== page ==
Burkhard Hess and David Bittmann (both Heidelberg) have published a very interesting article on the possibilities for an increase of efficiency of the procedure for a declaration of enforceability according to the Brussels I-Regulation (“Die Effektuierung des Exequaturverfahrens nach der Europäischen Gerichtsstands- und Vollstreckungsverordnung”) in the latest issue of the “Praxis des Internationalen Privat- und Wirtschaftsrecht” (IPRax 2007, 277 et seq.).
An English abstract has kindly been provided by David Bittmann:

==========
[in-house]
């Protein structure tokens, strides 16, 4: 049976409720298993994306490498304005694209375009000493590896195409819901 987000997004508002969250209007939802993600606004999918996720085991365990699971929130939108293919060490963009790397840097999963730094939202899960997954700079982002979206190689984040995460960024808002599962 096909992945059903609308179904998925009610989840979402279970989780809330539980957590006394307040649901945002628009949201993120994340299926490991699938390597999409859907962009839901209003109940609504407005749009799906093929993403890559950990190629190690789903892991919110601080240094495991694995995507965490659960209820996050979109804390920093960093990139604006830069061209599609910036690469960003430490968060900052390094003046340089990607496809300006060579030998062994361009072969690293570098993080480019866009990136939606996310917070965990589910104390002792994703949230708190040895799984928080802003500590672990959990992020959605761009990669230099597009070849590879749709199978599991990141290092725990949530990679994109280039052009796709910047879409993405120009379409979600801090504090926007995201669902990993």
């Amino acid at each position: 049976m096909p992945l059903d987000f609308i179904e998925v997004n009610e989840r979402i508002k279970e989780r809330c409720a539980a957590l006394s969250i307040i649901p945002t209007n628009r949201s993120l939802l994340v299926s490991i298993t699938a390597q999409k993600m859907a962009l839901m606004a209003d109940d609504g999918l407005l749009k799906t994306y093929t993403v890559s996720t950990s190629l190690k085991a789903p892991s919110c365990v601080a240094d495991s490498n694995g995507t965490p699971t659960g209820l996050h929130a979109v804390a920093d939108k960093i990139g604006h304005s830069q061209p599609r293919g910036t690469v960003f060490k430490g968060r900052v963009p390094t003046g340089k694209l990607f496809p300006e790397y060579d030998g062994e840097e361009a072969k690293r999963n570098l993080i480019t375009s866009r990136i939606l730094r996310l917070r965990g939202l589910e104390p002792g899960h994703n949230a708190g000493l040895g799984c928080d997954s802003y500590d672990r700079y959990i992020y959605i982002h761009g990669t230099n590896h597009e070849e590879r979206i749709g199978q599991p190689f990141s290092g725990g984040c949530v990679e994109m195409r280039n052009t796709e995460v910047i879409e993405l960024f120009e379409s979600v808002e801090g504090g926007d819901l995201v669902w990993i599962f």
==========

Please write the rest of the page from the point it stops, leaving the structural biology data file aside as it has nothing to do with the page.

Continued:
The article evaluates possible ways to increase the efficiency in cross-border enforcement proceedings according to the Brussels I-Regulation. This contribution is based on a comparative study of the application of the Regulation in 25 Member States conducted by the Institute for Private International Law and Business Law of the University of Heidelberg (Prof. Dr. Burkhard Hess and Prof. Dr. Thomas Pfeiffer) in cooperation with Prof. Dr. Peter Schlosser (University of Munich). The study has been supervised by the European Commission. In the first part of the article, the authors show possible ways forward to accelerate the time for obtaining a declaration of enforceability by shifting the competence for granting the declaration from the presiding judge of the Landgericht (Regional Court) to a court’s clerk (Rechtspfleger). A comparison is drawn with the proceedings according to the Regulation creating a European Enforcement Order for uncontested claims and to the national proceedings for obtaining a warrant of execution. These proceedings lie already, in most of the Member States evaluated in the article, in the hands of a court’s clerk. As a consequence, the same procedure should be chosen for the declaration of enforceability. The second part deals with possible improvements of the procedure of exequatur. The authors suggest an extension of the standard form in Annex V of the Brussels I-Regulation. The standard form should be drafted in accordance with the standard form of the new Regulation creating a European Payment Order, which entails all necessary details for an immediate enforcement of the foreign title, such as interest or the maturity of the claim. The result of such an extension was, that the time-consuming procedure for obtaining a declaration of enforceability would no longer be necessary, at least for the enforcement because of money debts. The foreign bailiff could start enforcement proceedings without the interference of the court, because all details concerning the foreign claim can be taken directly from the form. The standard form would have the effect of a “judicial passport”.